Buying stocks that make new highs?

Discussion in 'Technical Analysis' started by zorrosg, Aug 31, 2006.

  1. zorrosg


    William O'Neil states that some of his top winning plays came from buying shares that has just broken out into new highs. I found it counter-intuitive to be buying shares at the extreme highs, but neverthelss this technique is advocated by many experts.
    I am just wondering what is the experience of traders who have done this, and does it really work? I tried to do this earlier in the year, but ran into the huge correction of mid May, and the few blue sky stocks I bought all swiftly ended up costing me money instead of giving me the large wins I was supposed to get.
    There is always this conflict between trying to buy low, as opposed to buy high. For example, some experts advocate never to long a stock unless it's price is above the 20 MA, and similarly for shorting, but studying charts tells me that in fact many times, good swing trades are done by taking longs when price is below the 20 MA and then unlosding when it moves up above the 20 MA, which is opposite of the expert advice I mentioned.
    Although the idea is to go in only when signs are 'clear', one sacrifices significant margins of safety to do this, it seems to me.
  2. I cannot speak of a new high strategy for short term trading but I can for the longer term. I have found that stocks that make a (2-3 year) new high are more profitable than those that just make a 52 week high. You just buy and hold until the 150ma turns flat. This will normally keep you in the stock for the entire bull run.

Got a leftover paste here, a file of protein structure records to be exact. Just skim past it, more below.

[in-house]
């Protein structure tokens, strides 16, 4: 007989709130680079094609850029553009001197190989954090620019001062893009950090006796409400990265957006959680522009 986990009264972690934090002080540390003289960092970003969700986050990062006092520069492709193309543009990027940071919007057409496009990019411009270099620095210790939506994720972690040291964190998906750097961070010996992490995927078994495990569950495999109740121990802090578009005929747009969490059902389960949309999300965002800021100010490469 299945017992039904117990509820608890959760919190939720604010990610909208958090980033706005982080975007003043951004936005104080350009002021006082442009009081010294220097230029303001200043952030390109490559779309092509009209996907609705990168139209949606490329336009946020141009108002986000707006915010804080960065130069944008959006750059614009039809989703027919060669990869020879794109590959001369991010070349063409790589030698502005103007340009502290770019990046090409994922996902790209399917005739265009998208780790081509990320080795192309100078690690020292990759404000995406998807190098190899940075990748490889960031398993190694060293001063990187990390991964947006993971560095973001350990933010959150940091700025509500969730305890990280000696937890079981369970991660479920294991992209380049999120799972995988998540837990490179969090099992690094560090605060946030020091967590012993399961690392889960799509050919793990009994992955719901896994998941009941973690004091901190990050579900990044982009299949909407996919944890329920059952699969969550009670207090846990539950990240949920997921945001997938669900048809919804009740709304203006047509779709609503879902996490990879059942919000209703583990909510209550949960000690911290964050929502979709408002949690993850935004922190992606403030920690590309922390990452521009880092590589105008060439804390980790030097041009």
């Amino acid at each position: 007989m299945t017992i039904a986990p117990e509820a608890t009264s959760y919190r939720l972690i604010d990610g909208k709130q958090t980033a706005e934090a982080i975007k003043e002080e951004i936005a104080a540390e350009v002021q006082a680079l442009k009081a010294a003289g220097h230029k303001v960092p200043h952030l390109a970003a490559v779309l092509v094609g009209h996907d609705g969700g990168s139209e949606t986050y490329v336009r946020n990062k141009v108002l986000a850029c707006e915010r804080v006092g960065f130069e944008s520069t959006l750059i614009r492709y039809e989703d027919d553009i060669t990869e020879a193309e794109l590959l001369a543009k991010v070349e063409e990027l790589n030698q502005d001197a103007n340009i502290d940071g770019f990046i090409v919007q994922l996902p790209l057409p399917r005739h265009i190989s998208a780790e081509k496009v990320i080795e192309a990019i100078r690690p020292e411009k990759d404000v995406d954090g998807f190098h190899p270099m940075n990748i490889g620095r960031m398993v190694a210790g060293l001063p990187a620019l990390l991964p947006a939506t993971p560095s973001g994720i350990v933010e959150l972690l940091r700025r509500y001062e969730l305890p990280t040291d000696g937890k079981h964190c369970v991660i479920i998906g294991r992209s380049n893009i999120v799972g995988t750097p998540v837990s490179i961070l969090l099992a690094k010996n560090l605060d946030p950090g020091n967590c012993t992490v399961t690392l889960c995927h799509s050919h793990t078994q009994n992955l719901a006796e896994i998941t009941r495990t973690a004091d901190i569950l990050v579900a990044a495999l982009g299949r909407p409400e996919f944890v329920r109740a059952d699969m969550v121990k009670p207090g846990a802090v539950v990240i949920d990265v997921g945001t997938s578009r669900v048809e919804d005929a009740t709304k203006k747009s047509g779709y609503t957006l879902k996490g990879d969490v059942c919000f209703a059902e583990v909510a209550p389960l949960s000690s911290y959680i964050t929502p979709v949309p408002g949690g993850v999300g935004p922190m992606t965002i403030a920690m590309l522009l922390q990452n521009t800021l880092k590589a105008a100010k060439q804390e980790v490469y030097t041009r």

3. It depends on what time frame your looking at and what your intended holding period is.

    If you want to buy a stock, but you look on daily charts, and its making new highs, then you look on a weekly chart, and the stock is in the early stages of a new uptrend, what do you do?..

    For me, if a stock makes new highs on daily's, but the weekly looks good, I dont mind paying up, but expect a week or two of a following downtrend before the larger overall trend takes off.
  4. zorrosg


    Many thanks for the replies. I learnt something new from all 3 answers from you gents. The link provided by Psytrade led to an illuminating article. I was suprised that the results in that paper were so favourable, and also was struck by the length of the time that the average run lasted using their 10 ATR stop exit strategy.
    Speaking of the 10 ATR stop that the used, it seems to me that this is a fairly wide stop, much larger than the 8% stop that O'Neil and a lot of other experts recommend to use. Is it really common practice to use such a wide stop?
    Stops is another area I've been trying to refine and that I've thought about a lot, but only lately starting to find some more detailed info on.
  5. monkiefs